The 2020 Van Lawrence Fellowship Award
Congratulations to Edrie Means Weekly!
Awarded jointly by The Voice Foundation and
National Association of Teachers of Singing Foundation
“The Parameters of Breath Stamina and Muscle Tension in Elite Musical Theatre Singers Post Covid19 and Whether Those Parameters Change with Treatment Protocol”
Edrie Means Weekly, MM, is an active professional singer and an adjunct associate professor and Co-Founder of the Contemporary Commercial Music (CCM) Vocal Pedagogy Institute Shenandoah University, where she teaches applied voice, applied repertoire, commercial and musical theatre singing styles to undergraduate musical theatre students and graduate contemporary commercial music vocal pedagogy students. Her current and former students can be heard on Grammy Recordings, Movies, Broadway, off-Broadway, National and International Tours, Regional Theatre, TV (including The Voice and American Idol, Kidz Star USA). She has been an active member of NATS since 1996 and has served on the VA NATS Board for several years. In the summer of 2013, she was honored as a Master Teacher for the NATS Intern Program. Nationally, she is on the Advisory Committee for the NATS National Musical Theatre Competition, Advisory Committee for the NATS Student Music Theatre Auditions and has presented lectures, masterclasses, concerts and sessions for National Conventions, Regional and State NATS Chapters. She also is a contributing author for Training Contemporary Commercial Singers, The Vocal Athlete: Application and Teaching the Hybrid Singer 2nd edition, The Voice Teacher’s Cookbook: Creative Recipes for Teachers of Singing and Teaching Singing in the 21st Century.
This year’s Fellowship Awardee plans to research the impact of Covid19 on breath stamina and compensatory tensions in singers. Ms. Weekly states, “It is a recognized fact Covid19 is affecting lung function, which plays an important part in functional singing and this can significantly impact a singer’s career. Singers are reporting overall vocal weakness, loss of breath stamina and presence of compensatory muscle tension. I would like to explore the underlying physical parameters of professional musical theatre singers post Covid19 to see what their current respiratory stamina and muscle tension presents and how or if it changes over time with a protocol to follow.”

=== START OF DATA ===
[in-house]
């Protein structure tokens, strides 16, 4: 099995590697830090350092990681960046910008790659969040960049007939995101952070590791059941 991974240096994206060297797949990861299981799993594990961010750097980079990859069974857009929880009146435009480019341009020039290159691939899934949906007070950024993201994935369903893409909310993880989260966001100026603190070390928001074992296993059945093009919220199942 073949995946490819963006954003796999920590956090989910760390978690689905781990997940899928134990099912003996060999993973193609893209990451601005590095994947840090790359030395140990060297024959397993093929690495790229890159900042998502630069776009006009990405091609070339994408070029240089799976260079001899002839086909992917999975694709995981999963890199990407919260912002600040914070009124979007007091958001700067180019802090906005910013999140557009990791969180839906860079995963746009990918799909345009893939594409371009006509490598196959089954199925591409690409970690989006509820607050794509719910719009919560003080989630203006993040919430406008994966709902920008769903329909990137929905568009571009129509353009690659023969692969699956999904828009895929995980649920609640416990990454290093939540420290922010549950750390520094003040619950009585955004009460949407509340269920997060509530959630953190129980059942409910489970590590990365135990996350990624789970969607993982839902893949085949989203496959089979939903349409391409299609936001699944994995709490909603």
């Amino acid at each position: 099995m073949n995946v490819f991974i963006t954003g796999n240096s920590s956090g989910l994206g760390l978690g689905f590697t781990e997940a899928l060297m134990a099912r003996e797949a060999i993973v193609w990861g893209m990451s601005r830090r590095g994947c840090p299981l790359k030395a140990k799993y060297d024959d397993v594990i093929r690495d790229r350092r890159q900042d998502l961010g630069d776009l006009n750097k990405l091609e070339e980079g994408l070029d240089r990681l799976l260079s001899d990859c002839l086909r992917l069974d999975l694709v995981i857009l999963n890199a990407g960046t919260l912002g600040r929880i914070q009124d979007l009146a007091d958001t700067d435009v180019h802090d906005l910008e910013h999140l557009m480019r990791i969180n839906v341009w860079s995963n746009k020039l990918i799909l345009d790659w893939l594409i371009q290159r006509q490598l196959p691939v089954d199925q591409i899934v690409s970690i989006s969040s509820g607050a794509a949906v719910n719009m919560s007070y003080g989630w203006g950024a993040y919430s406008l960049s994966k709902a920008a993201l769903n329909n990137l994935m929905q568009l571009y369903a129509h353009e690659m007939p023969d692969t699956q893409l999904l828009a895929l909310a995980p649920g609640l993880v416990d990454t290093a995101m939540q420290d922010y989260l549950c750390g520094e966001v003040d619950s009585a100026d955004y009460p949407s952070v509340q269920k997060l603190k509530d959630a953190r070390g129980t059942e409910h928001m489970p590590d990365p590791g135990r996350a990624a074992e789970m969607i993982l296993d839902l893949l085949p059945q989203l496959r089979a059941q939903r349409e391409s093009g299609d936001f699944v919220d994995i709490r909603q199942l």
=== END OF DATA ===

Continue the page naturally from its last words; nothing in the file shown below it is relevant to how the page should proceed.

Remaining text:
A long-time member and friend of The Voice Foundation, Ms. Weekly attended her first symposium in 2001. Since then, she has presented numerous papers and workshops related to teaching, habilitation and vocal health. She has co-authored research publications in the Journal of Voice regarding the teaching of the CCM voice and vocal health. Her first publication in the Journal of Voice in 2003 led to founding the CCM Vocal Pedagogy Institute and offering the first-ever CCM courses as part of the required curriculum for a Master of Music in Vocal Pedagogy and Doctor of Musical Arts in Vocal Pedagogy. Other universities have since implemented CCM pedagogy in their graduate degree programs.
Many thanks to the Van Lawrence Fellowship Committee:
Robert T. Sataloff , MD, Chair; Margaret Baroody, MM,CCC-SLP; Carole Blankenship, DMA; Josef Schlömicher-Thier, MD; Kate Emerich, MS; Brian Gill, DMA; Adam Rubin, MD
The Van L. Lawrence Fellowship was created to honor Van L. Lawrence, M.D. for his outstanding contribution to voice, and particularly to recognize the importance of the interdisciplinary education he fostered among laryngologists and singing teachers. It is awarded jointly by The Voice Foundation and National Association of Teachers of Singing Foundation. The Fellowship winner will be provided with the opportunity to attend the annual Symposium on Care of the Professional Voice and visit laryngologists, speech pathologists, voice scientists, and research centers associated with The Voice Foundation during the fellowship year, with resulting research to be considered for expedited publication in the Journal of Voice or Journal of Singing. The Fellowship winners are members of the National Association of Teachers of Singing who are actively engaged in teaching, have demonstrated excellence in their profession as singing teachers, and have shown interest in and knowledge of voice science. The Fellowship and $2000 award are intended to provide opportunities for the Fellow to become more thoroughly acquainted with practices, techniques, technology and people involved in laryngology and voice science. It is hoped that the opportunities and contacts provided through the Fellowship experience will enhance the teacher’s ability to do meaningful interdisciplinary research, and will encourage the teacher to apply appropriate voice science advances in the studio.